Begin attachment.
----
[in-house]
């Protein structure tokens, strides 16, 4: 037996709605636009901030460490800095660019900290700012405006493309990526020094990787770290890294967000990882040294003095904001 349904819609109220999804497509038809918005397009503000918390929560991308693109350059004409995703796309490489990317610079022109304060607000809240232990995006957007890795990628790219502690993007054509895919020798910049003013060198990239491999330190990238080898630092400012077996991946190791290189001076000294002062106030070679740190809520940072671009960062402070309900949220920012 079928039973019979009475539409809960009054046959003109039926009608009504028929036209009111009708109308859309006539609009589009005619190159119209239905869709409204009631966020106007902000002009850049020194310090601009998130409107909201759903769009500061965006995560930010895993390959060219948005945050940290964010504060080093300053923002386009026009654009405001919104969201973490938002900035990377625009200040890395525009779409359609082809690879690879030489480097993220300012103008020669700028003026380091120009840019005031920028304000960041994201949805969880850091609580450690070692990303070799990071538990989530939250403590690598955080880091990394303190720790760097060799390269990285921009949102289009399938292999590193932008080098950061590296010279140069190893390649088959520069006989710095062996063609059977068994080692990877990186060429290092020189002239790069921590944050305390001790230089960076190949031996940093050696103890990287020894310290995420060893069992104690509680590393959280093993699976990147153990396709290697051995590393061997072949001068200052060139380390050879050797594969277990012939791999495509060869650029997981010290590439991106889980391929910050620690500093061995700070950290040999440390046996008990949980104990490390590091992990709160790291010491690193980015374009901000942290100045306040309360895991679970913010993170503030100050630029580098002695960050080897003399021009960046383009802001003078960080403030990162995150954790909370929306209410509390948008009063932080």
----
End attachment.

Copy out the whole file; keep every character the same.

[in-house]
């Protein structure tokens, strides 16, 4: 037996709605636009901030460490800095660019900290700012405006493309990526020094990787770290890294967000990882040294003095904001 349904819609109220999804497509038809918005397009503000918390929560991308693109350059004409995703796309490489990317610079022109304060607000809240232990995006957007890795990628790219502690993007054509895919020798910049003013060198990239491999330190990238080898630092400012077996991946190791290189001076000294002062106030070679740190809520940072671009960062402070309900949220920012 079928039973019979009475539409809960009054046959003109039926009608009504028929036209009111009708109308859309006539609009589009005619190159119209239905869709409204009631966020106007902000002009850049020194310090601009998130409107909201759903769009500061965006995560930010895993390959060219948005945050940290964010504060080093300053923002386009026009654009405001919104969201973490938002900035990377625009200040890395525009779409359609082809690879690879030489480097993220300012103008020669700028003026380091120009840019005031920028304000960041994201949805969880850091609580450690070692990303070799990071538990989530939250403590690598955080880091990394303190720790760097060799390269990285921009949102289009399938292999590193932008080098950061590296010279140069190893390649088959520069006989710095062996063609059977068994080692990877990186060429290092020189002239790069921590944050305390001790230089960076190949031996940093050696103890990287020894310290995420060893069992104690509680590393959280093993699976990147153990396709290697051995590393061997072949001068200052060139380390050879050797594969277990012939791999495509060869650029997981010290590439991106889980391929910050620690500093061995700070950290040999440390046996008990949980104990490390590091992990709160790291010491690193980015374009901000942290100045306040309360895991679970913010993170503030100050630029580098002695960050080897003399021009960046383009802001003078960080403030990162995150954790909370929306209410509390948008009063932080």